Period pieces are becoming super popular and I, for one, am very excited. Recently, we have seen the release of two popular period pieces: “Bridgerton” and “Emma” (2020). Now, we have “Persuasion,” a Netflix adaptation of the novel of the same name by Jane Austen.
“Persuasion” is said to be a “modern retelling” of Austen’s work: “Living with her snobby family on the brink of bankruptcy, Anne Elliot is an unconforming woman with modern sensibilities. When Fredrick Wentworth — the dashing one she once sent away — crashes back into her life, Anne must choose between putting the past behind her or listening to her heart when it comes to second chances.” The title “Persuasion” comes from the fact that Anne’s parents persuaded her to leave the love of her life when she was 19.
Director Carrie Cracknell decided to modernize this retelling of the famous novel because she wanted to bring a new audience to Austen’s work and make viewers feel that they could really recognize the people onscreen.
The “Persuasion” movie trailer was released on June 14, and fans had mixed feelings. A New York Times article noted that “viewers objected to the flashes of contemporary language (‘exes,’ ‘a 10’) and the moments in which Dakota Johnson, who plays the heroine, Anne Elliot, addresses the camera directly.” Cracknell defended her new adaptation, arguing: “The film was made with a massive amount of love and attention to the source material and a really openhearted respect for Jane Austen. There’s been no attempt to dismantle the original material.”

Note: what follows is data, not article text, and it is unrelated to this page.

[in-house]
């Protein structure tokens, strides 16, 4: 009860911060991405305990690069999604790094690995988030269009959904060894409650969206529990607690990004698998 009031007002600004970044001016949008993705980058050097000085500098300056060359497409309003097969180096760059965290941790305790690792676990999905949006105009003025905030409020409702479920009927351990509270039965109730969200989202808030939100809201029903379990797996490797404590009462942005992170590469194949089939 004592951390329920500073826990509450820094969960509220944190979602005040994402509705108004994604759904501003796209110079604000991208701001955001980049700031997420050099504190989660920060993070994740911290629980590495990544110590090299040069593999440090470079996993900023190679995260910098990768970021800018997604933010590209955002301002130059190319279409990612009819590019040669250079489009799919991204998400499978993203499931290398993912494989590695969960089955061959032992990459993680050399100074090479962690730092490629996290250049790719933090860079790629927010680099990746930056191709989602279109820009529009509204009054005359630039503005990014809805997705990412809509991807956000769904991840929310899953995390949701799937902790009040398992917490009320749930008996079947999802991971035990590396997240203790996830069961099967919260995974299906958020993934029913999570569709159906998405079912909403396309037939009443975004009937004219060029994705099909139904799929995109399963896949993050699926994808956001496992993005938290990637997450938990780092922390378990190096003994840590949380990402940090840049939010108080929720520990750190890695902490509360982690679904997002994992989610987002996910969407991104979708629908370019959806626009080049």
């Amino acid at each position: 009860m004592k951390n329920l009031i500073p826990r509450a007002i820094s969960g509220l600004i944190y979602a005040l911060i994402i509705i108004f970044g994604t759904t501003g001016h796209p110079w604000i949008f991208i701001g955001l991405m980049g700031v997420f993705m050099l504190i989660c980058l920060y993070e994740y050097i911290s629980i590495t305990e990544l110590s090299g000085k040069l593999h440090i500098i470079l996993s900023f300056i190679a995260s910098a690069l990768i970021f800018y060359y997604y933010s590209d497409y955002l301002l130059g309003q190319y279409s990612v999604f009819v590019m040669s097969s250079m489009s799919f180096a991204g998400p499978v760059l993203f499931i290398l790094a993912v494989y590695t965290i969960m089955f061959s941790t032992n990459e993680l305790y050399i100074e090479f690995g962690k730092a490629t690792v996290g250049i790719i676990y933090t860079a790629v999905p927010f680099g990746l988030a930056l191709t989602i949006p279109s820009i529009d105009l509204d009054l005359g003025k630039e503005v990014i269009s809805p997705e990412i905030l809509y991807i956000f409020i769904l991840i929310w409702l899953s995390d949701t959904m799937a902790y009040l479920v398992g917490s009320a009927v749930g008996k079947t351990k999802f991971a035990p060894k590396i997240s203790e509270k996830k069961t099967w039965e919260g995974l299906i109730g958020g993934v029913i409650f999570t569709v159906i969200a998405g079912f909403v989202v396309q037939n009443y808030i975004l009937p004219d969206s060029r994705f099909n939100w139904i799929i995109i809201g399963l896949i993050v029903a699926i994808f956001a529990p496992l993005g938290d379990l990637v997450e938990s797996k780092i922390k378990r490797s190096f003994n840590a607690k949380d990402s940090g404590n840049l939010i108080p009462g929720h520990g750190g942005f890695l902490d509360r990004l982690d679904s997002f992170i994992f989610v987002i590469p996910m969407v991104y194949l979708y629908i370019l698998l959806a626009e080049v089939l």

The “Persuasion” cast includes Dakota Johnson as Anne, Cosmo Jarvis as Captain Frederick Wentworth, Henry Golding as Mr. Elliot, Richard E. Grant as Sir Walter Elliot, Nikki Amuka-Bird as Lady Russell and Mia McKenna-Bruce as Mary Musgrove. Some additional cast members include Suki Waterhouse, Ben Bailey, Izuka Hoyle, Nia Towle, Edward Bluemel, Lydia Rose Bewley and Yolanda Kettle.
Johnson explained that she thinks her character closely resembles the famous author: “I really felt like Anne Elliot is maybe the most like her — like Austen. In her prose, she’s sort of winking and nodding to the reader.”
The film was released on July 15, 2022, and has received a rating of 31% on Rotten Tomatoes, which I do not agree with. However, I may be biased since I like modern interpretations of classic pieces, such as the Netflix series “Bridgerton.”
I do understand what fans meant when they said, “The problem with Persuasion isn’t that the movie gets the plot wrong, it’s that it doesn’t convey how it feels to read the book.” Yet, it is difficult for a director to take hundreds of pages from a book and cut it down to a two-hour movie. When you take such a classic novel and make it into a movie, there are bound to be die-hard fans who dislike some scenes.
Another problem fans had with “Persuasion” is: “Instead of keeping her emotions under the surface, Johnson’s Anne lets everything out. She flops on her bed, drinks to forget, and shouts Wentworth’s name at him from an open window. She smirks at the camera when her sister Mary annoys her, instead of just enduring her company, like a dutiful and single older sister must.”
Fans also thought the film “bypassed Austen’s superlative grasp of subtext and instead has characters explicitly explain their feelings, opinions and schemes to each other.” I really liked the movie but have never read the book, so I cannot really speak on this critique.
If you watch this movie and it doesn’t resonate with you, there are other Jane Austen adaptations that may be more up your alley, such as “Pride and Prejudice” (2005 and 1995 versions), “Sense and Sensibility,” “Emma” (1996 and 2020 versions), “Mansfield Park” and “Northanger Abbey.”
Don’t let the Rotten Tomatoes rating deter you from watching “Persuasion.” If you enjoy period pieces, this is definitely worth the watch.